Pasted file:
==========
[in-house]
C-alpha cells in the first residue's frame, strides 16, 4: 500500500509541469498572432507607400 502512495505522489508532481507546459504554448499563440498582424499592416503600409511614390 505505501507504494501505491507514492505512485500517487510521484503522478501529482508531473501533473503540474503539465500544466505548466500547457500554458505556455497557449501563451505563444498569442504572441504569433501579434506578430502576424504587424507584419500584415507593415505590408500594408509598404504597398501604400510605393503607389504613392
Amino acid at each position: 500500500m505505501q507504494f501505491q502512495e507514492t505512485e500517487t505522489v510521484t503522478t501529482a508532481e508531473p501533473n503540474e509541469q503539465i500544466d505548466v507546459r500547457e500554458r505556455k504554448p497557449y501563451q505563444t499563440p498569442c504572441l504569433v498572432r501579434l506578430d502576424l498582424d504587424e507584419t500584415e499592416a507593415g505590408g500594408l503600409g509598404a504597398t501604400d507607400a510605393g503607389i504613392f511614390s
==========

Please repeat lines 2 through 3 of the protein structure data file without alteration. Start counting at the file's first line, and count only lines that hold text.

C-alpha cells in the first residue's frame, strides 16, 4: 500500500509541469498572432507607400 502512495505522489508532481507546459504554448499563440498582424499592416503600409511614390 505505501507504494501505491507514492505512485500517487510521484503522478501529482508531473501533473503540474503539465500544466505548466500547457500554458505556455497557449501563451505563444498569442504572441504569433501579434506578430502576424504587424507584419500584415507593415505590408500594408509598404504597398501604400510605393503607389504613392
Amino acid at each position: 500500500m505505501q507504494f501505491q502512495e507514492t505512485e500517487t505522489v510521484t503522478t501529482a508532481e508531473p501533473n503540474e509541469q503539465i500544466d505548466v507546459r500547457e500554458r505556455k504554448p497557449y501563451q505563444t499563440p498569442c504572441l504569433v498572432r501579434l506578430d502576424l498582424d504587424e507584419t500584415e499592416a507593415g505590408g500594408l503600409g509598404a504597398t501604400d507607400a510605393g503607389i504613392f511614390s